Antioxidants and fertility health

Eating well and taking care of your body is important for everybody, but it really is essential when you’re preparing for a baby. In this guest post, nutritionist Angela Attwood talks about antioxidants and fertility health. When you get healthy by changing the way you eat, your body gets healthier, supporting healthier egg and sperm production and an altogether better environment in which to start growing another human being.

Increasing your antioxidant intake is a great first step to supporting egg and sperm health.

Antioxidants have been the subject of much research in disease and anti-aging as well as fertility. We have our own antioxidant system to deal with free radicals and are also reliant on antioxidants from our diet.

In small amounts free radicals are essential to life, we need them for energy, producing hormones and fighting viruses and infections.

Antioxidants work by neutralising free radicals or reactive oxygen species, which our body’s produce all of the time.

antioxidants for fertility health
Introducing more antioxidants into your diet over the winter months boosts fertility health

However, our modern lives mean that we are exposed to free radicals in the environment too. Pollution, pesticides, alcohol, smoking, obesity and ageing all increase free radicals which can increase the likelihood of oxidative stress, a process that happens when there is an imbalance of antioxidants to free radicals.

Oxidative stress has the potential to cause damage in the body, especially to fats, proteins and DNA which can lead to disease and in the case of fertility health, damage to eggs and sperm.

Sperm with egg – antioxidants protect against damage

Sperm at risk

Oocytes are the largest cell in the body, they are 500x larger than a sperm cell, this means that they have much more cytoplasm so that have a greater capacity to repair any free radical damage. Sperm cells because they are so much smaller with a higher fatty membrane are more vulnerable to damage.

We also know that any inflammation in the body which can be part and parcel of endometriosis and PCOS and can also be a factor in unsuccessful IVF cycles and miscarriage causes free radical formation. Allergies, digestive issues, excess weight and lack of sleep may also increase inflammation and free radical production.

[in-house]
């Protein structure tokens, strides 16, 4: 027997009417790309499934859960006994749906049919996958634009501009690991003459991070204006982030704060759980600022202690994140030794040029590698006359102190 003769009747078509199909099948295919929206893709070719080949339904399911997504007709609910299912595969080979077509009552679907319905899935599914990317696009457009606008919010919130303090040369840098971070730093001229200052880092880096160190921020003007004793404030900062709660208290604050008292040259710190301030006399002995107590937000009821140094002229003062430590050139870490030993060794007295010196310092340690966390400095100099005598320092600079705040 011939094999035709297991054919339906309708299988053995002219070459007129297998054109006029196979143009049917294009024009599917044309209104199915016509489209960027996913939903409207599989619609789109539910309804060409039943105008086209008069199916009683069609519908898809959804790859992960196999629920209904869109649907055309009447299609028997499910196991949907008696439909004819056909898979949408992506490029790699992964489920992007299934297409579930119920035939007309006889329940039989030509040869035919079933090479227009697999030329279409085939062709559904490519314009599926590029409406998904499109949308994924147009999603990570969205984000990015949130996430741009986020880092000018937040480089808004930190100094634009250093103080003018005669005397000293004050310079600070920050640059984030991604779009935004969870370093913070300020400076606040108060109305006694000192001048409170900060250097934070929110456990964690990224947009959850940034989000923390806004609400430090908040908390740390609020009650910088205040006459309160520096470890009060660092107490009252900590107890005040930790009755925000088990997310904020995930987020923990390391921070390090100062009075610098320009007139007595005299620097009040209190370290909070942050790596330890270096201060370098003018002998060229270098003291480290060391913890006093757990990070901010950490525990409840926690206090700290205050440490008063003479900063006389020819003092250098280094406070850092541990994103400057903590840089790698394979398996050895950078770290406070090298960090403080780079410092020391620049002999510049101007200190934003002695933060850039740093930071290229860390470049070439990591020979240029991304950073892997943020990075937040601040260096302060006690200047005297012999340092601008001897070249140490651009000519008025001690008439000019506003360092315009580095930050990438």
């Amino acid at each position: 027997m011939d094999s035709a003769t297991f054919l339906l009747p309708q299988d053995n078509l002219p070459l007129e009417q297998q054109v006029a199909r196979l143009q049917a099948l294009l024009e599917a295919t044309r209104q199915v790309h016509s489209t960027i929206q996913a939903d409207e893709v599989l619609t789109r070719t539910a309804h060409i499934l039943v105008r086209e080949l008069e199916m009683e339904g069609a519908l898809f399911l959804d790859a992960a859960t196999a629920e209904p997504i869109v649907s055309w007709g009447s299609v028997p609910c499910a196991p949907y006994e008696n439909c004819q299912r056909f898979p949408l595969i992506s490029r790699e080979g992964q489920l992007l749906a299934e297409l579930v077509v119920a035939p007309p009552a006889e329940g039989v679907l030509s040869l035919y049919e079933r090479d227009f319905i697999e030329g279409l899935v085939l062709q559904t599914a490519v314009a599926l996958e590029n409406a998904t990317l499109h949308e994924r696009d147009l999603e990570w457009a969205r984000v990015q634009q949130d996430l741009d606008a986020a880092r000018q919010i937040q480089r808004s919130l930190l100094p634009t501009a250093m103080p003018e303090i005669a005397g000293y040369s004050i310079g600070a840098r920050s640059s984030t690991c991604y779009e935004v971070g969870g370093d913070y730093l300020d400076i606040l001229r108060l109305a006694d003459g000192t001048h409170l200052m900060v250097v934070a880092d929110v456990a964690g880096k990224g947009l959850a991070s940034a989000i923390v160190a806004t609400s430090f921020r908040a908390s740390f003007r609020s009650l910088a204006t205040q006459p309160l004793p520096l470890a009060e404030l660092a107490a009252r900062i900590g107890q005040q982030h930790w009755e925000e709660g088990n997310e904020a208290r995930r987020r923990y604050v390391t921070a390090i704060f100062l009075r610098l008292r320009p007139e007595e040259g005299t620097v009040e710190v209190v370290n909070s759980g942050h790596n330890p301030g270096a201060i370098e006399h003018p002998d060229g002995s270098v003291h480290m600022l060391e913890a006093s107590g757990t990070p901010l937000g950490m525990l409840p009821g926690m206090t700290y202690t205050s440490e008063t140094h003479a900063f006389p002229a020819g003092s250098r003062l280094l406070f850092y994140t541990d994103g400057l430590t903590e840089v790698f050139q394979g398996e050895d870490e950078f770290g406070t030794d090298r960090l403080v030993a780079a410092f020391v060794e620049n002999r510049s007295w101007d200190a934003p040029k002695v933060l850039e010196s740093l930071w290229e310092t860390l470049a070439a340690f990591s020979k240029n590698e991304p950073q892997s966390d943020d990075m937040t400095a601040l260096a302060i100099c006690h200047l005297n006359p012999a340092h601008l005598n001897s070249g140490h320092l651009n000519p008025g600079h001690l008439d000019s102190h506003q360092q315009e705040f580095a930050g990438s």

If you are struggling to get fertility fit Angela provides a free first consultation on getting fit for fertility contact us for more information

Antioxidants and fertility health

The great news is antioxidants and healthy lifestyle choices have the potential to minimise the effects of oxidative stress, and support egg and sperm health.

Antioxidants reduce free radical damage and protect our cells including oocytes, sperm and ultimately the developing embryo.

Winter time, and especially as we start the New Year can be a time when all we want to eat is comforting foods, but we can still ensure they are full of antioxidants. To maximise your intake, start the New Year by embracing the veg. Include a good base of vegetables along with seasonal fruits of colours from across the rainbow to enjoy the whole spectrum of antioxidants.

Boost your Winter antioxidant intake by including:

  • Taste – the greater the variety of taste from plant foods whether its earthy, bitter, acidic or sweet is also really important in providing a diverse range of antioxidants.
  • Five servings of vegetables and fruits each day will help to fuel your body with antioxidants.
  • Citrus fruits, apples and pears and frozen berries. Steaming or baking apples makes a great breakfast or dessert with yogurt and nuts, adding frozen berries to a bowl of steaming porridge, will raise its antioxidant content.
  • British seasonal veg such as beetroot, Brussels Sprouts, carrots, celeriac, celery, chicory, Jerusalem Artichokes, kale, leeks, mushrooms, onions, parsnips, red cabbage, savoy cabbage, spring greens, spring onions, squash, swede, turnip, white cabbage are all perfect right now. Not keen on green veg? Add it to soups, casseroles or curries.
  • Herbs such as rosemary, sage, coriander, thyme and parsley are a great addition to soups or casseroles. Keep on your windowsill, while its cold outside.
  • Spices such as chilli and turmeric are also a great source of antioxidants and add warmth to omelettes and egg dishes.

For a big hit of antioxidants, soups are the perfect cold weather solution

Try these two recipes:

Red lentil and tomato soup  (serves 3-4)

The lycopene in cooked tomatoes is supportive of sperm health.

  • 1 tbsp coconut or olive oil
  • 1 large red onion
  • 2 garlic cloves
  • 2 tsp ground cumin
  • 2 tins tomatoes (or use 700g fresh tomatoes)
  • 200g red lentils